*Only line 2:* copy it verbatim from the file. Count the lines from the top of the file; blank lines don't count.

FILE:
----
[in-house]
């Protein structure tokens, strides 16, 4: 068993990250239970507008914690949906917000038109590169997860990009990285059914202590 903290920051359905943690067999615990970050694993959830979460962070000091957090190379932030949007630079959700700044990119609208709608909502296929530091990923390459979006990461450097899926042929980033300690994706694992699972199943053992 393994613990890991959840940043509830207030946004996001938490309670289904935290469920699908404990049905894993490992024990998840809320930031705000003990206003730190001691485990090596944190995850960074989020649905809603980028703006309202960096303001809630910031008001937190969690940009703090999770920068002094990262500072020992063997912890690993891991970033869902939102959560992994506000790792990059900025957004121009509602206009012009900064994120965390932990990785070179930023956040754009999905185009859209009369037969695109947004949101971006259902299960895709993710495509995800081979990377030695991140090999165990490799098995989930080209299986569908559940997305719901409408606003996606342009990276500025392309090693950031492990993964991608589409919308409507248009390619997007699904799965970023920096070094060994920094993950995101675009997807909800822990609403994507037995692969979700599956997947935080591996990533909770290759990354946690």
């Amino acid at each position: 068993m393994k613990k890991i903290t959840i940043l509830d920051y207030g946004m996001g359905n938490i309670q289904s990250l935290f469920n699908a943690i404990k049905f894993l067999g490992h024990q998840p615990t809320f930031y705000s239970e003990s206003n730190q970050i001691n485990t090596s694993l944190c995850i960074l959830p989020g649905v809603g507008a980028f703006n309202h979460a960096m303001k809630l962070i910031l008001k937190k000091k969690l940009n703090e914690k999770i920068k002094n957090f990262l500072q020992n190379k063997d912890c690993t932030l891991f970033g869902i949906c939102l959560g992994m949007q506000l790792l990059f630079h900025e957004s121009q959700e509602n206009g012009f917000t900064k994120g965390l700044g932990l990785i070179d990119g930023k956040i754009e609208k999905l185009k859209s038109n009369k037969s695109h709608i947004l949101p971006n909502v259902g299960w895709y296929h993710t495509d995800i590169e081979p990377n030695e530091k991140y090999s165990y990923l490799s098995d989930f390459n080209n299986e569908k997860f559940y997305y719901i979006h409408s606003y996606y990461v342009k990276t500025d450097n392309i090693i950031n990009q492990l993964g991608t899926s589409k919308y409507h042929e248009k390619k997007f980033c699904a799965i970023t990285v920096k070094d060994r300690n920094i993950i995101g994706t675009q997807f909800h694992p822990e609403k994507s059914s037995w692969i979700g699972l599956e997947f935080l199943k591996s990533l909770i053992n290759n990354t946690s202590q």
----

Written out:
């Protein structure tokens, strides 16, 4: 068993990250239970507008914690949906917000038109590169997860990009990285059914202590 903290920051359905943690067999615990970050694993959830979460962070000091957090190379932030949007630079959700700044990119609208709608909502296929530091990923390459979006990461450097899926042929980033300690994706694992699972199943053992 393994613990890991959840940043509830207030946004996001938490309670289904935290469920699908404990049905894993490992024990998840809320930031705000003990206003730190001691485990090596944190995850960074989020649905809603980028703006309202960096303001809630910031008001937190969690940009703090999770920068002094990262500072020992063997912890690993891991970033869902939102959560992994506000790792990059900025957004121009509602206009012009900064994120965390932990990785070179930023956040754009999905185009859209009369037969695109947004949101971006259902299960895709993710495509995800081979990377030695991140090999165990490799098995989930080209299986569908559940997305719901409408606003996606342009990276500025392309090693950031492990993964991608589409919308409507248009390619997007699904799965970023920096070094060994920094993950995101675009997807909800822990609403994507037995692969979700599956997947935080591996990533909770290759990354946690």